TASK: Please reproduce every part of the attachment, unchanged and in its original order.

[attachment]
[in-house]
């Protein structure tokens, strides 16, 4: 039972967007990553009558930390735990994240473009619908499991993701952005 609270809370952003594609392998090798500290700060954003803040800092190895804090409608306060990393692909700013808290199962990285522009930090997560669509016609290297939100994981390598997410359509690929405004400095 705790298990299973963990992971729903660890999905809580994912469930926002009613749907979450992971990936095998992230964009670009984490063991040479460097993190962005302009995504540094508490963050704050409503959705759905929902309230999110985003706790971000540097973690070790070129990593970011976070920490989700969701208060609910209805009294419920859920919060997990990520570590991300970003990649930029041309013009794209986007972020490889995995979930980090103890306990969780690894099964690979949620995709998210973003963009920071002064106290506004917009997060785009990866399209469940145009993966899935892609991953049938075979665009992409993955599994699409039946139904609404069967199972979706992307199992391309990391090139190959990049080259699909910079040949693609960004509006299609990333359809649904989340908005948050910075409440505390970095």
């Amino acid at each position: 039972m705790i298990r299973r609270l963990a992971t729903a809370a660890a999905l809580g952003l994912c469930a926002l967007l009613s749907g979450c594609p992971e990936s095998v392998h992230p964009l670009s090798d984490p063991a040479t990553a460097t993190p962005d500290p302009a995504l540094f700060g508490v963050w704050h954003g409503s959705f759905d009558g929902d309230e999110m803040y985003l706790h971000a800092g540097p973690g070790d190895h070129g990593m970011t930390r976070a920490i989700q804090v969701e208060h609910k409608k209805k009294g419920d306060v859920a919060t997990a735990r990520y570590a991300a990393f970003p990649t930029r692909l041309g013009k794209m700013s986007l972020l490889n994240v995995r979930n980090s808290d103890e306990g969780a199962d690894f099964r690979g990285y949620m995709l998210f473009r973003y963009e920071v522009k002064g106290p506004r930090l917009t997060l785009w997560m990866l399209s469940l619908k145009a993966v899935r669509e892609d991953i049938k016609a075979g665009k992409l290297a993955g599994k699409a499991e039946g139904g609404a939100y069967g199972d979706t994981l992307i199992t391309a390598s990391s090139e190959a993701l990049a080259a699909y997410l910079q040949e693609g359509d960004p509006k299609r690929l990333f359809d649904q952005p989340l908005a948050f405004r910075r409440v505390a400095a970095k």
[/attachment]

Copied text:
[in-house]
């Protein structure tokens, strides 16, 4: 039972967007990553009558930390735990994240473009619908499991993701952005 609270809370952003594609392998090798500290700060954003803040800092190895804090409608306060990393692909700013808290199962990285522009930090997560669509016609290297939100994981390598997410359509690929405004400095 705790298990299973963990992971729903660890999905809580994912469930926002009613749907979450992971990936095998992230964009670009984490063991040479460097993190962005302009995504540094508490963050704050409503959705759905929902309230999110985003706790971000540097973690070790070129990593970011976070920490989700969701208060609910209805009294419920859920919060997990990520570590991300970003990649930029041309013009794209986007972020490889995995979930980090103890306990969780690894099964690979949620995709998210973003963009920071002064106290506004917009997060785009990866399209469940145009993966899935892609991953049938075979665009992409993955599994699409039946139904609404069967199972979706992307199992391309990391090139190959990049080259699909910079040949693609960004509006299609990333359809649904989340908005948050910075409440505390970095």
């Amino acid at each position: 039972m705790i298990r299973r609270l963990a992971t729903a809370a660890a999905l809580g952003l994912c469930a926002l967007l009613s749907g979450c594609p992971e990936s095998v392998h992230p964009l670009s090798d984490p063991a040479t990553a460097t993190p962005d500290p302009a995504l540094f700060g508490v963050w704050h954003g409503s959705f759905d009558g929902d309230e999110m803040y985003l706790h971000a800092g540097p973690g070790d190895h070129g990593m970011t930390r976070a920490i989700q804090v969701e208060h609910k409608k209805k009294g419920d306060v859920a919060t997990a735990r990520y570590a991300a990393f970003p990649t930029r692909l041309g013009k794209m700013s986007l972020l490889n994240v995995r979930n980090s808290d103890e306990g969780a199962d690894f099964r690979g990285y949620m995709l998210f473009r973003y963009e920071v522009k002064g106290p506004r930090l917009t997060l785009w997560m990866l399209s469940l619908k145009a993966v899935r669509e892609d991953i049938k016609a075979g665009k992409l290297a993955g599994k699409a499991e039946g139904g609404a939100y069967g199972d979706t994981l992307i199992t391309a390598s990391s090139e190959a993701l990049a080259a699909y997410l910079q040949e693609g359509d960004p509006k299609r690929l990333f359809d649904q952005p989340l908005a948050f405004r910075r409440v505390a400095a970095k």